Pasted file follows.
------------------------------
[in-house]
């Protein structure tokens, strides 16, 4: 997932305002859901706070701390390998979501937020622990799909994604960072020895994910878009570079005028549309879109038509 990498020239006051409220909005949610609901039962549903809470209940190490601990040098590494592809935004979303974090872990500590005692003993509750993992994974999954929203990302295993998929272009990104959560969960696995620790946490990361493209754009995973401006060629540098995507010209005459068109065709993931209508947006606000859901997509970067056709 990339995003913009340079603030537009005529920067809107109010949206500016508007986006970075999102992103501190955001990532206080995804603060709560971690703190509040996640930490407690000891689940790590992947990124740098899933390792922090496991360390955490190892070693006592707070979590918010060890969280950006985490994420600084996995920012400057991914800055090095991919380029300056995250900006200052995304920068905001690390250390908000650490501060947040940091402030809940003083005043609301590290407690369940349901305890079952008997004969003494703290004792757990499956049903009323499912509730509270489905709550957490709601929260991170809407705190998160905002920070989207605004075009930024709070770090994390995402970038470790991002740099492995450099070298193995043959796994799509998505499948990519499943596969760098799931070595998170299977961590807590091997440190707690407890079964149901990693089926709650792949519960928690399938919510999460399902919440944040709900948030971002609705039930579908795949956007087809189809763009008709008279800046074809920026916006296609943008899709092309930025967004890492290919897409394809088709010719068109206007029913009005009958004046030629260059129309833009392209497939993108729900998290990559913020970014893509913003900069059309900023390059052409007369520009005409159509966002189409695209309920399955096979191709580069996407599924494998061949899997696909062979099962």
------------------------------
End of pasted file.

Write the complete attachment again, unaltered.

[in-house]
């Protein structure tokens, strides 16, 4: 997932305002859901706070701390390998979501937020622990799909994604960072020895994910878009570079005028549309879109038509 990498020239006051409220909005949610609901039962549903809470209940190490601990040098590494592809935004979303974090872990500590005692003993509750993992994974999954929203990302295993998929272009990104959560969960696995620790946490990361493209754009995973401006060629540098995507010209005459068109065709993931209508947006606000859901997509970067056709 990339995003913009340079603030537009005529920067809107109010949206500016508007986006970075999102992103501190955001990532206080995804603060709560971690703190509040996640930490407690000891689940790590992947990124740098899933390792922090496991360390955490190892070693006592707070979590918010060890969280950006985490994420600084996995920012400057991914800055090095991919380029300056995250900006200052995304920068905001690390250390908000650490501060947040940091402030809940003083005043609301590290407690369940349901305890079952008997004969003494703290004792757990499956049903009323499912509730509270489905709550957490709601929260991170809407705190998160905002920070989207605004075009930024709070770090994390995402970038470790991002740099492995450099070298193995043959796994799509998505499948990519499943596969760098799931070595998170299977961590807590091997440190707690407890079964149901990693089926709650792949519960928690399938919510999460399902919440944040709900948030971002609705039930579908795949956007087809189809763009008709008279800046074809920026916006296609943008899709092309930025967004890492290919897409394809088709010719068109206007029913009005009958004046030629260059129309833009392209497939993108729900998290990559913020970014893509913003900069059309900023390059052409007369520009005409159509966002189409695209309920399955096979191709580069996407599924494998061949899997696909062979099962």